According to Gilles Deleuze 'Si vous étes pris dans le réve de l'autre, vous étez foutou' ('If you are caught in the dream of the other, then you're f*****!' - this can also be interpreted as 'You're lost', though Deleuze intended the first). Dreams of a better world, for you and me, for the community around us, for the world in general, have long been part of the enticement to education. Yet, Deleuze's warning also rings clear if we take it in relation to adult, further and higher education. Whose dream are we talking about if all the directions we are taking are based on the state, the economy and a narrowing of what is included and who decides?

My own interest in technology and education has formed from an appreciation that dreams, or le réve, continue to play an essential role in education as the means of motivating participation, engagement and practice but that the impulse behind many uses of 'dream' and aspiration indicate very different ideas of future worlds. I have been labelled a dreamer myself, and while recognising that as a positive, it must also be seen as something that indicates possibility above reverie without substance. So, what of dreams?

Initially, MOOCs seemed to suggest a space for dreams, of aspirations and radical difference in who teaches, who learns and what is considered knowledge. Largely, these ideas have been cut off and labelled a secondary, minor avenue of connectivist MOOCs while the universities have built institutionally dominated models of learning. The radical possibilities are now contained in relatively minor shifts in pedagogical practice. The same people hold the expertise; the same knowledge dominates. The 'Other' becomes the students, still labelled as such, and while all are invited in to institutional practice, our role remains that of the minor player in a university-driven space.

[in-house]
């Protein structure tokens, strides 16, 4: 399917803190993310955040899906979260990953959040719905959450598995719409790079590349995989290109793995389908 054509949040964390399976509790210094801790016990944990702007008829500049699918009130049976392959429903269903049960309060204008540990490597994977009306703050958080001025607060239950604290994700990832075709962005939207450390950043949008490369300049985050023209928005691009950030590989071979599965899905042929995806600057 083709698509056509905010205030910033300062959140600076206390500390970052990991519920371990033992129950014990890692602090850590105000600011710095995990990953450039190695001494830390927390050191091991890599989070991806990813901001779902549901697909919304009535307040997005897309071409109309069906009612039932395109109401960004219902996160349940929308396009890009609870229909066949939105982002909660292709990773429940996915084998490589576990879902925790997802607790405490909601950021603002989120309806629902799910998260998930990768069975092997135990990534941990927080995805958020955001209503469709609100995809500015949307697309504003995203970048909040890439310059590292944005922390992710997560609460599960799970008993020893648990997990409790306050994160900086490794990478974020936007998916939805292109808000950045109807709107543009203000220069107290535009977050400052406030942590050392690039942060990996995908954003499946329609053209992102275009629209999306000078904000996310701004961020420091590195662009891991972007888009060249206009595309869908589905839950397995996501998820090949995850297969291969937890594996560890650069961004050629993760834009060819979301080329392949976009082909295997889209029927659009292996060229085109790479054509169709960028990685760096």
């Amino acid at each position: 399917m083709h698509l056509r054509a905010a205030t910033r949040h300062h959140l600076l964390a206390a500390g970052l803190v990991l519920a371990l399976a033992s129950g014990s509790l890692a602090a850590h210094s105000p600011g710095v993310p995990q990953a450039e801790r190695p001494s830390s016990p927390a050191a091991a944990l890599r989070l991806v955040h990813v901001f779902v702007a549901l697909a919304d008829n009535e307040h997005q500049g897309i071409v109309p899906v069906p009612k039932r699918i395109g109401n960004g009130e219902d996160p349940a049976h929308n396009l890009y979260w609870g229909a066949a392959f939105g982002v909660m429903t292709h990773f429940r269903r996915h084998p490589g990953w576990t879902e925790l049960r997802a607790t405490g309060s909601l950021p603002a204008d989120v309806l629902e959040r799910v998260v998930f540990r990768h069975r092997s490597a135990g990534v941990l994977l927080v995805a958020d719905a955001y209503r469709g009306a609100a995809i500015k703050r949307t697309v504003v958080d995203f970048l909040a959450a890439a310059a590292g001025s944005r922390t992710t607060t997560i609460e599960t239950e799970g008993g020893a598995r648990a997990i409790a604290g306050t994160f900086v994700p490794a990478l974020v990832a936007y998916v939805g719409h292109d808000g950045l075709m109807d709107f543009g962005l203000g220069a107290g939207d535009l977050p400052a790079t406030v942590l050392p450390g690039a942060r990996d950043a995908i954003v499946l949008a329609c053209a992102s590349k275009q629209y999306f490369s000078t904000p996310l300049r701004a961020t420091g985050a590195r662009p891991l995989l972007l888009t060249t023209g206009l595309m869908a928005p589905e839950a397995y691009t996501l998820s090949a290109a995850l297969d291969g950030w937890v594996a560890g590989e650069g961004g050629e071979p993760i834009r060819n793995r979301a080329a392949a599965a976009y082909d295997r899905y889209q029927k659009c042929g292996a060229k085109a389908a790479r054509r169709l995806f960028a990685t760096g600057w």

In response, we have created COOCs (community Open Online Courses), a model that begins with people, and tries as much as possible to remove the predetermination of knowledge as an institutionally set thing; instead, whatever a community (including a burgeoning community of one!) considers worthwhile can become the focus of learning.

Beginning with an ethos of Popular Education, COOCS is based on Freirean principles of people deciding what they need to learn and forming that that through active refection on their world. It is a practice based on awareness, and a resistance to simplified notions of education being what they do in the School/ College/ University.

The dream of Freire is idealised in 'hope', either as pedagogy or ontology, but as a notion that hope is something tangible as it helps us develop patterns for a better world. So, while COOCs suggests knowledge comes from anywhere, it must also follow that who teaches, and who learns must be similarly open. The design of COOCS as a learning platform gives everyone who signs up the ability to create courses, as well as join the courses others have made. What courses are can be decided by the individual, the community, the interest group that creates them.